The first six chapters could have easily been condensed into a single introductory chapter. Then, as Browne detailed the specific issues, such as the income tax, foreign policy, drug prohibition, and medicine, the basic principles could have been explained with greater context. And it's not as if the book couldn't have been cut -- 254 pages of the main text (287 pages total) may be a bit much for the casual reader.

Browne's writing shines when he gets into the substance of his platform. He gives enough case studies to make his views plausible, without bogging down in the details. While many of his chapters are very good, perhaps my favorite is Chapter 14, "Freedom to Learn." Browne begins by pointing to the grand schemes politicians have laid out for schools -- and how those schemes have failed to accomplish good results. He points out that vouchers are really a way to let government get control over schools which are currently private. He also brings home the point that repealing the income tax would provide most families with additional thousands of dollars to spend on education.

Browne also makes an exceptional appeal for reasonable gun laws, which means enforcement of the Bill of Rights:

Gun-control laws don't stop criminals from acquiring guns. And it weakens the case for gun ownership if we call for existing gun laws to be better enforced before passing new laws. This implies that the existing laws have merit. They don't. Such laws have caused people to die when a waiting period has kept someone from acquiring a gun... If we want Americans to be safer, we need to take the offensive and repeal all the gun-control legislation on the books... [and] allow Americans to defend themselves. (183)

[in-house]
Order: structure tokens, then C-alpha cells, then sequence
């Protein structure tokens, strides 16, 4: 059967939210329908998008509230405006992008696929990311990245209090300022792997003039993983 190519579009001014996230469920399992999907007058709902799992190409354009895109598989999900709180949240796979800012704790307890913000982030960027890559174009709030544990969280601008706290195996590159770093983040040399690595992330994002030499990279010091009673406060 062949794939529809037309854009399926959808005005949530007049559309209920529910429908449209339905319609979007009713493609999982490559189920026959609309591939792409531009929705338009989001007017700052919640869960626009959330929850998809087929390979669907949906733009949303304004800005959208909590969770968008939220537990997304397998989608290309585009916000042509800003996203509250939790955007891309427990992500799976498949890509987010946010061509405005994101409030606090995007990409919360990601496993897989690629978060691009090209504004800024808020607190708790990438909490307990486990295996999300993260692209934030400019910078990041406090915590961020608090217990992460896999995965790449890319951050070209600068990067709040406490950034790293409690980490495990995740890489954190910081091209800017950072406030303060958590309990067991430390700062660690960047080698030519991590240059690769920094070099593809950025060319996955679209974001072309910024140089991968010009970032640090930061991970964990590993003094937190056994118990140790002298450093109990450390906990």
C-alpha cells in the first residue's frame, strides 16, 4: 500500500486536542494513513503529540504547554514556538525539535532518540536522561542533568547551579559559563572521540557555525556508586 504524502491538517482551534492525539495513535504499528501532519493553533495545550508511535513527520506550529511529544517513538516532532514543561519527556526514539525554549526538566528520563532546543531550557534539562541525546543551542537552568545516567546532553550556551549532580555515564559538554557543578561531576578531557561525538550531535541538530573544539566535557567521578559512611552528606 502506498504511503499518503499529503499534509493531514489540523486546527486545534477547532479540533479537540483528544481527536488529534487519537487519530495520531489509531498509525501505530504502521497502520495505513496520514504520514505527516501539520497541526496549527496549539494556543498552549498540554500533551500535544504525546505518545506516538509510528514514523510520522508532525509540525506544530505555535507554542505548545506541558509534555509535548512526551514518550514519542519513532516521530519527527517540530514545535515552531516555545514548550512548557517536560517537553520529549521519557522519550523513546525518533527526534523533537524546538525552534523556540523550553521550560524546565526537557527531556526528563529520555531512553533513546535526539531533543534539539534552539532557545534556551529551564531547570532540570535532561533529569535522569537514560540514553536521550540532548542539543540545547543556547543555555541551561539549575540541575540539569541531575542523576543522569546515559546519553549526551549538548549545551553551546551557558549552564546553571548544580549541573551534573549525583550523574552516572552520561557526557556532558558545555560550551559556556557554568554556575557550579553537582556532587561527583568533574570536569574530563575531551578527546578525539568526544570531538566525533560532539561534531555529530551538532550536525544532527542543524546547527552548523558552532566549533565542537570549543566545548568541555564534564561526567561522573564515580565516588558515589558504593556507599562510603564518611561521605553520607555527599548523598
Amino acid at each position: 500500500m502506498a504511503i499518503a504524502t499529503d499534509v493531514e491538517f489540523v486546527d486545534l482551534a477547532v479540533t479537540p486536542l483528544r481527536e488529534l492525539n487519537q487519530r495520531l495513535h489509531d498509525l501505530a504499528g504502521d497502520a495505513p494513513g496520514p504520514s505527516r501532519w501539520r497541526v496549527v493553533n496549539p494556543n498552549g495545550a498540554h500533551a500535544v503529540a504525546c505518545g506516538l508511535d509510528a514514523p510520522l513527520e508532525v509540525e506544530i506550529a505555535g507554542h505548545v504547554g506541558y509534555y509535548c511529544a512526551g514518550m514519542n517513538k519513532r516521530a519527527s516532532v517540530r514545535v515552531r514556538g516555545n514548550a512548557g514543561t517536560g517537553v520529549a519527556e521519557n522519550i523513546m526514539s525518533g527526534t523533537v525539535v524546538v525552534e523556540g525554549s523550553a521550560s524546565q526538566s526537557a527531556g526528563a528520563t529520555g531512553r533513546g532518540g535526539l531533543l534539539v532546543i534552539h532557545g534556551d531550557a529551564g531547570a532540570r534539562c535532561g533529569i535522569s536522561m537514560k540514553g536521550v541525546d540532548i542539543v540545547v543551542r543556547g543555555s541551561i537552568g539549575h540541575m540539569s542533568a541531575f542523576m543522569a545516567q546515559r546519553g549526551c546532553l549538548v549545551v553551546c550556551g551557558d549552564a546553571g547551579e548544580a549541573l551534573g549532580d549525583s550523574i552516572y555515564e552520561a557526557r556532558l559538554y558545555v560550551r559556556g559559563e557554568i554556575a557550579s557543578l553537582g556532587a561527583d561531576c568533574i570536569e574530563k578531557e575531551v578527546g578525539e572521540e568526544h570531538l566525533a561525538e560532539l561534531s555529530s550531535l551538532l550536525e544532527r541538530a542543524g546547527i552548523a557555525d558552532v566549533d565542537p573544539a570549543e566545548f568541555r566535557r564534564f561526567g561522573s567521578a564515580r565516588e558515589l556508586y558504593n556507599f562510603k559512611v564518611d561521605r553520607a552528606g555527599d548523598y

One of the themes Browne carries through with great success is that traditional politicians live off making empty promises. They promise to make health care more affordable, but they make it more expensive. They promise to lower taxes, but they increase taxes. They promise to increase literacy, but they decrease literacy. They promise to protect civil liberties, even as they gut the Bill of Rights.

Harry Browne is a confident man with much success. But he doesn't make promises he knows he can't keep. When it comes to being a politician, Browne is appropriately humble. Perhaps that is the point that will most resonate with members of the public. Most people think that politicians are lying SOBs, and who can blame them? "I am not a crook." "Read my lips." "I did not have sexual relations..." Finally, Americans have the chance to vote for a genuinely decent human being for President, an honest man who shoots straight and speaks the truth. Ultimately, that is the issue which may best resonate with voters. In his chapter "Freedom from Moral Posturing," Browne writes,

The arrogance of politicians is amazing. Each one believes himself able to make decisions about the minutest detail of your life -- from how to handle every dollar you have to what you should be allowed to see at the movies or on the Internet. I'm afraid I'm not that wise. I don't know what's right for you. I don't know how you should raise your children or how to run your child's school or how your family should approach any of the many complicated challenges you face... Even if I don't know you, I respect your ability to handle these tasks because the only alternative is to let politicians handle them for you, and they will never care as much about your future as you do yourself. I don't want to run your life, and there's no reason to think I would be any better at it than the politicians who preen and posture with answers to every one of life's questions. America once embodied the idea that you are a sovereign individual able to make your own decisions...

The good news is that heroes like Harry Browne are helping to restore America to her birthright, where sovereign individuals can again live in liberty.